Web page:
In January I wrote (link here) about the trial for the 1997 murder of Robyn Browne by a cis man for a fee of £500, a depressingly small value to place on the life of any human being, trans or cis. Unfortunately, time and a global recession seem to have reduced the tariff even further, if a report by CNN Turkey (link here) is accurate.
“One time I was in a hairdresser and they got me out and took to the police station. They fined me for disturbing the society as 35€ according to the Misdemeanor Law. Another time, I had bought meat and bread and was walking, they fined me again. At some occasions, they even fined me twice in a day. I did not sign some of the fines and signed some. They terrified me. They use violence and threaten to inform our families about our situation. Now we are afraid of getting out. We do not disturb the people, on the contrary, the police do.”
(At the time of writing 35€ is worth approximately £32 here in Britain; or a little over $50 in the U.S.)
It seems that for the last couple of months trans women are routinely fined if they so much as even step outside their front doors: leaving the bakery, while grocery shopping, at the hairdresser’s, you name it. If you’re a trans woman in Istanbul then you’re a target. The harassment is justified under the 37th article of the Misdemeanour Act, a Turkish criminal law which cites “disturbing others in the streets for selling goods or services” as an offence. In this case, its use seems to play on the transphobic trope that all trans women are sex workers.
According to the LGBTT Association, this ramping up of the ongoing campaign of harassment has only happened since the new Chief of Police, Huseyin Çapkin, was appointed (link here). At the time, many trans rights activists, as well as women’s and gay rights groups, welcomed the news of the departure of Chief Çapkin’s predecessor (Celalettin Cerrah), but it seems to be a case of ‘here comes the new boss, same as the old boss’.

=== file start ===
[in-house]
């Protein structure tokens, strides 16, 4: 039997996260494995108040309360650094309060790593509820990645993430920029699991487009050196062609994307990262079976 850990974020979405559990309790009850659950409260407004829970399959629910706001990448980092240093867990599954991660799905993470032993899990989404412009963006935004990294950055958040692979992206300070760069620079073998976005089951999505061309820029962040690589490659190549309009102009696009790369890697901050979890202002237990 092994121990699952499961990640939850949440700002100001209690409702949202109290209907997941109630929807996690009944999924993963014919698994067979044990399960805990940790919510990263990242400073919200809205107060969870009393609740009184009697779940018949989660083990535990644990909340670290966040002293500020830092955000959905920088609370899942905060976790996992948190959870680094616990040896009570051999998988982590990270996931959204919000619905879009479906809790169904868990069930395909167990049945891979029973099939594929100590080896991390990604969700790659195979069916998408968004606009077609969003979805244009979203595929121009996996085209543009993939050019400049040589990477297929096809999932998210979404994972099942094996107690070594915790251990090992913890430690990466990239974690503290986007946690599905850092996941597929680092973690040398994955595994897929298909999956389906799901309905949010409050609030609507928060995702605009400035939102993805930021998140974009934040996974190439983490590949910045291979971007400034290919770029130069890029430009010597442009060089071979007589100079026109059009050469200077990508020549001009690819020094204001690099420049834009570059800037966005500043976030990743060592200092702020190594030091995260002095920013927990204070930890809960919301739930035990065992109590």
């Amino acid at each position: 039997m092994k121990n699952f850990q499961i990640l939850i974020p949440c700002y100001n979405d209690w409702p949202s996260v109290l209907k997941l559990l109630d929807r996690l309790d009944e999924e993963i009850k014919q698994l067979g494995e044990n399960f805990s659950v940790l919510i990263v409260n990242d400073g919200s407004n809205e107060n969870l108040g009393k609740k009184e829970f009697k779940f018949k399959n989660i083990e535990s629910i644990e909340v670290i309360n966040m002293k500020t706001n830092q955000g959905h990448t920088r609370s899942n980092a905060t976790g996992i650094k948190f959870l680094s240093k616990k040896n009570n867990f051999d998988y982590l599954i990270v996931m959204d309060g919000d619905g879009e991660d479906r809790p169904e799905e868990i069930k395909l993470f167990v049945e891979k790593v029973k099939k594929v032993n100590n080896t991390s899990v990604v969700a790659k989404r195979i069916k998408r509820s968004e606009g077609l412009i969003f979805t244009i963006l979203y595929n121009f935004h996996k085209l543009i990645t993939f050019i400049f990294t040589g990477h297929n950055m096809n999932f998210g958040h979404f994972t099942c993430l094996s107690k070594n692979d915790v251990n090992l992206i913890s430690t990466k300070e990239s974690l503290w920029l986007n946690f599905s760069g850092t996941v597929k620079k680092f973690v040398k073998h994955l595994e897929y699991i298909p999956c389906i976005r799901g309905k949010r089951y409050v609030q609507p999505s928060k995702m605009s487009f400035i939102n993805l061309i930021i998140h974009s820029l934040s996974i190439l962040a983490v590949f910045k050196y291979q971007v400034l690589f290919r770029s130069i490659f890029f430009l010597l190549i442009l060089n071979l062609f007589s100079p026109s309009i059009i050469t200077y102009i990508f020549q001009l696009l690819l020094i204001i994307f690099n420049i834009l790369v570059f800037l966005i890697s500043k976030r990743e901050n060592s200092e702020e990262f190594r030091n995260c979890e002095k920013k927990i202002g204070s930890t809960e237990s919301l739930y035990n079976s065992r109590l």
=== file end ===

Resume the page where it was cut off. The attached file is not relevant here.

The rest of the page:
Apparently there is a new system of incentives in place within the police department, whereby officers earn points for each fine they issue – which effectively translates into bonuses in their pay packets. Given the recent history of the undeclared war against trans women in Turkey it’s a surprise that the police need any further incentive. They were already carrying out a concerted campaign of transphobic violence with considerable enthusiasm anyway, as I’ve written on many previous occasions (see below for links to my previous posts).
The CNN Turkey report tells us that Chief Çapkin was on record (in his previous position as Chief of Police of Izmir) as being sworn to clear “this pile of shit” (trans people) from Izmir. And the purpose of this suppression, apart from increasing the social acceptance of transphobic bigotry and violence?
The aim is to isolate trans women from the rest of the people and make their lives miserable. To exile them from the daily life… We surely know this type of brutality shown against the minorities from the past and current wild Fascist regimes.
ETA: Further information received suggests that the situation on the ground may be worse than previously thought. Eye witness reports are filtering through from Istanbul in which the following actions have been, and continue to be, carried out:
- Trans people held without charge in police stations for hours at a time before being fined 60€ (£55 in Britain; about $90 in the U.S.) for traffic violations
- Trans people detained under unofficial house arrest
- Trans people evicted and made homeless
LGBTT Association members have begun regular demonstrations against these actions by the police, and plan to continue their protest until the state sanctioned violence is ended.
Previous related posts:
- Turkey: Trans novel banned (August 15, 2009)
Curtsey to Justus on the TGEU listserv for the heads up